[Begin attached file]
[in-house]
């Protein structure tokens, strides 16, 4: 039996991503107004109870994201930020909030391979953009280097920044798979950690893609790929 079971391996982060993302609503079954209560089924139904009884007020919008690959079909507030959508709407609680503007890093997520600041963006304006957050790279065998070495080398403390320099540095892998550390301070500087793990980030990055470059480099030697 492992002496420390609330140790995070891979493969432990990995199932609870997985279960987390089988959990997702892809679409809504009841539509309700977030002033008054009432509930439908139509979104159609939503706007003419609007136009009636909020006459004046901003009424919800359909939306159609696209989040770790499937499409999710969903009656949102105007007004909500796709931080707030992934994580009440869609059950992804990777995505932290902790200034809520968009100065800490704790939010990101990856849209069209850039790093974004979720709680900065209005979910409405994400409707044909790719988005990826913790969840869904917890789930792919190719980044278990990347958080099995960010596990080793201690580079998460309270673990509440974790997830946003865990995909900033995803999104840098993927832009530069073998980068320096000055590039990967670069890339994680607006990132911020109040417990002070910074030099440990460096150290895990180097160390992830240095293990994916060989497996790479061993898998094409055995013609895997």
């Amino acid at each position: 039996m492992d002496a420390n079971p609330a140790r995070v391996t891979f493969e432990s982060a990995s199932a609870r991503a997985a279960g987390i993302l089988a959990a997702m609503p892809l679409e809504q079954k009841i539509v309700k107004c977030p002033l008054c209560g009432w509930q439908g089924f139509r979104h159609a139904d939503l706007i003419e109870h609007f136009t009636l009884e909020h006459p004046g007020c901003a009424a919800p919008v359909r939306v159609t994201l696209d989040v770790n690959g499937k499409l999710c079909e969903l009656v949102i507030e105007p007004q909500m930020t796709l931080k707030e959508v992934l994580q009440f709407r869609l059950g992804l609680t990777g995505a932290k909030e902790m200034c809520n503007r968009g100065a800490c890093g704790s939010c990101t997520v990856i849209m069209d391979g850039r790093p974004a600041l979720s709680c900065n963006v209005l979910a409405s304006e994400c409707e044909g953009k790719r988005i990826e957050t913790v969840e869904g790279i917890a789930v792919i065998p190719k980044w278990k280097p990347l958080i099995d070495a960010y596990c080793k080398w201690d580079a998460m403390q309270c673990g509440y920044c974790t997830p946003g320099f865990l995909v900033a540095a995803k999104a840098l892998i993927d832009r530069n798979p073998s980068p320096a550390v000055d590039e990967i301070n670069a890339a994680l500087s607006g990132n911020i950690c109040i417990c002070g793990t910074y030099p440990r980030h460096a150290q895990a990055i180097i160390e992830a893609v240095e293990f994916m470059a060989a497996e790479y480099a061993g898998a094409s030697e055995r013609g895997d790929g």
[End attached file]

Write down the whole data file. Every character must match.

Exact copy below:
[in-house]
């Protein structure tokens, strides 16, 4: 039996991503107004109870994201930020909030391979953009280097920044798979950690893609790929 079971391996982060993302609503079954209560089924139904009884007020919008690959079909507030959508709407609680503007890093997520600041963006304006957050790279065998070495080398403390320099540095892998550390301070500087793990980030990055470059480099030697 492992002496420390609330140790995070891979493969432990990995199932609870997985279960987390089988959990997702892809679409809504009841539509309700977030002033008054009432509930439908139509979104159609939503706007003419609007136009009636909020006459004046901003009424919800359909939306159609696209989040770790499937499409999710969903009656949102105007007004909500796709931080707030992934994580009440869609059950992804990777995505932290902790200034809520968009100065800490704790939010990101990856849209069209850039790093974004979720709680900065209005979910409405994400409707044909790719988005990826913790969840869904917890789930792919190719980044278990990347958080099995960010596990080793201690580079998460309270673990509440974790997830946003865990995909900033995803999104840098993927832009530069073998980068320096000055590039990967670069890339994680607006990132911020109040417990002070910074030099440990460096150290895990180097160390992830240095293990994916060989497996790479061993898998094409055995013609895997």
């Amino acid at each position: 039996m492992d002496a420390n079971p609330a140790r995070v391996t891979f493969e432990s982060a990995s199932a609870r991503a997985a279960g987390i993302l089988a959990a997702m609503p892809l679409e809504q079954k009841i539509v309700k107004c977030p002033l008054c209560g009432w509930q439908g089924f139509r979104h159609a139904d939503l706007i003419e109870h609007f136009t009636l009884e909020h006459p004046g007020c901003a009424a919800p919008v359909r939306v159609t994201l696209d989040v770790n690959g499937k499409l999710c079909e969903l009656v949102i507030e105007p007004q909500m930020t796709l931080k707030e959508v992934l994580q009440f709407r869609l059950g992804l609680t990777g995505a932290k909030e902790m200034c809520n503007r968009g100065a800490c890093g704790s939010c990101t997520v990856i849209m069209d391979g850039r790093p974004a600041l979720s709680c900065n963006v209005l979910a409405s304006e994400c409707e044909g953009k790719r988005i990826e957050t913790v969840e869904g790279i917890a789930v792919i065998p190719k980044w278990k280097p990347l958080i099995d070495a960010y596990c080793k080398w201690d580079a998460m403390q309270c673990g509440y920044c974790t997830p946003g320099f865990l995909v900033a540095a995803k999104a840098l892998i993927d832009r530069n798979p073998s980068p320096a550390v000055d590039e990967i301070n670069a890339a994680l500087s607006g990132n911020i950690c109040i417990c002070g793990t910074y030099p440990r980030h460096a150290q895990a990055i180097i160390e992830a893609v240095e293990f994916m470059a060989a497996e790479y480099a061993g898998a094409s030697e055995r013609g895997d790929g």